After making the Dijon broccoli for a few weeks in a row, I decided to branch out a little and I came up with an Asian style twist on the recipe. Instead of a lemon Dijon dressing, I made a dressing with olive oil, soy sauce, rice vinegar, garlic, ginger and chili flakes. Also a big hit. This week I added in some sliced shallots and some smoked almonds (made from scratch with salt and smoked paprika).
You can, of course, make this with fresh broccoli.
Is there anything so disconcerting to BBQ hosts as the vegetarian guest? If they won’t eat burgers, hot dogs or grilled chicken, what will they eat?
Here is my advice: if you have vegetarian guests at your BBQ, grill some vegetables (especially mushrooms, red pepper and eggplant).
Plate the grilled vegetables and refrigerate until shortly before serving time. Let your vegetarian guests make a burger or wrap with the vegetables, with some sliced fresh vegetables (such as tomato, avocado and lettuce) and some interesting condiments. The above burger was made with mushroom layered with avocado, tomato and herb mayo. The below burger: grilled mushrooms, red pepper and eggplant, on a bun spread with guacamole and drizzle with a sushi-style spicy mayo.
I was served this delicious, super healthy vegan curry at a friend’s house and was thrilled to find out how incredibly easy it is to make. All you do is dump chopped vegetables into a slow cooker and let it simmer away. You can also make this on the stove top, which is what I did when I recreated it at my house. With some brown rice, it is a complete meal.
Slow Cooker Vegetarian Vindalo
Adapted from Vegetarian Times Everything Vegan.
Dump everything in a crock pot or a large pot:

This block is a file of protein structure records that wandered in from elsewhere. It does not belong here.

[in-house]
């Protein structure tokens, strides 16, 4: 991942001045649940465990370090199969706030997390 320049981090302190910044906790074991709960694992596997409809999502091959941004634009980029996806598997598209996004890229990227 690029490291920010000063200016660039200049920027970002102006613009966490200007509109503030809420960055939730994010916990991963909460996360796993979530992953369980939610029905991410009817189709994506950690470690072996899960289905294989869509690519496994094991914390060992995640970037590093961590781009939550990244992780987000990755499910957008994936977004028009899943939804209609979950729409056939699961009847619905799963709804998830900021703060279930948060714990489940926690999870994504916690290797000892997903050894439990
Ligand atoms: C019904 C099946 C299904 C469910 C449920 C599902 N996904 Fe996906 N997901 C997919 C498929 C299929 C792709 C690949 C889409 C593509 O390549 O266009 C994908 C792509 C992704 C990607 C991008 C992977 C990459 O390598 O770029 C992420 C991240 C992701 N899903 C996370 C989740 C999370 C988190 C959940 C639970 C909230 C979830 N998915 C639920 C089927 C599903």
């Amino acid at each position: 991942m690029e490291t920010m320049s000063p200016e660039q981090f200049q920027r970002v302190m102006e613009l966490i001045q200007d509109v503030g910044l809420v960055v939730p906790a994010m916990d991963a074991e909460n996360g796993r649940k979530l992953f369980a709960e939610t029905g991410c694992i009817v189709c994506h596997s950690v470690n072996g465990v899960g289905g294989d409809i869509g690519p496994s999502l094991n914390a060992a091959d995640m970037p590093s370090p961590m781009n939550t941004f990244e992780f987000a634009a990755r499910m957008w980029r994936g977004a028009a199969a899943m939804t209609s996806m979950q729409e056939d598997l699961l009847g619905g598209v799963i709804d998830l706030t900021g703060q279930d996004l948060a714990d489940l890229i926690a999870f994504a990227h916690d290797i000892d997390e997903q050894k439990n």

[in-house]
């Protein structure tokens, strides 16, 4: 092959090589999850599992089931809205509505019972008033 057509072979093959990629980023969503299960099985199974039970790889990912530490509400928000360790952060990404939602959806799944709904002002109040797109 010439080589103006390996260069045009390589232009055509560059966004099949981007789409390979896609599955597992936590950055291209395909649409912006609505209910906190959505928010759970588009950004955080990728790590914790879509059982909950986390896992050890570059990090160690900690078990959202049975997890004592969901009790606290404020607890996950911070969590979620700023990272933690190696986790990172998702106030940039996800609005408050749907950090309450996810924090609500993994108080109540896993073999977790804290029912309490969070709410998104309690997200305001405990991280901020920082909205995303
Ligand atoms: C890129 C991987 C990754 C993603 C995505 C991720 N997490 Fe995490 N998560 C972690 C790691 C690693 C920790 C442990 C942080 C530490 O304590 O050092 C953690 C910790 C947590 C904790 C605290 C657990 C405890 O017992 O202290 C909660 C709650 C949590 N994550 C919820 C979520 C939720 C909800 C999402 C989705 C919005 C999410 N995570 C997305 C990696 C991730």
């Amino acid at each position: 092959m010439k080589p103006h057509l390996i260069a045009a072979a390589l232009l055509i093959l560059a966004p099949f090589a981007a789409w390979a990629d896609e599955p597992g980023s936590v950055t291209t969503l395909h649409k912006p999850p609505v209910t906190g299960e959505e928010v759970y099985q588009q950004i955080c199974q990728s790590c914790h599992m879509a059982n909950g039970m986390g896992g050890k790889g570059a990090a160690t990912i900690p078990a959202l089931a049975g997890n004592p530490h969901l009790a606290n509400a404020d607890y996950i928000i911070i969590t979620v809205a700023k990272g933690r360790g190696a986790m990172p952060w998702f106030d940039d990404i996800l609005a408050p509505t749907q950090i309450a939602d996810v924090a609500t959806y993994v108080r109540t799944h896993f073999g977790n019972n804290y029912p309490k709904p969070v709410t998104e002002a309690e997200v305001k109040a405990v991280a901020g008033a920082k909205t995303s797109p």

1 medium cauliflower, cut into florets
(4-5 red skinned potatoes, peeled and diced, optional)
29 ounces canned chick peas, drained
2 large leeks, white and light green part sliced
1-2 cups tomato sauce
1 Tbl. vinegar
2 Tbl. fresh ginger, minced
2 Tbl. curry powder
2 cloves garlic, minced
2 tsp. cumin
1 tsp. cinnamon or a cinnamon stick
1 tsp. hot sauce
1/4-1/2 cup water
Cook for 3 hours on high in a crock pot or 1 1/2 hours on a medium simmer in a stove top pot. Can add 3 Tbl. cilantro before serving. Serve over basmati rice.
This is a fusion of a recipe from Ina Garten for roasted butternut squash and one from The New Elegant but Easy Cookbook for Agata and Valentina’s Sicilian Carrots (see the Agata and Valentina website for a picture of the recipe made with sliced carrots and this post at The Wash Family Cookbook for a picture of the recipe made with baby carrots).
This summery salad is made with raw corn and grape tomatoes. It might seem a bit unusual to use the corn raw instead of cooked, but corn served this way has an unusually fresh and deliciously sweet taste. Slicing corn off the cob sounds like a lot of trouble, but you can get a nice sized bowl of kernels from just three ears of corn (at least I did). This salad serves 6-8, so it ends up being less work than shucking and boiling corn for the same number of people. On top of everything else, you avoid heating up the kitchen.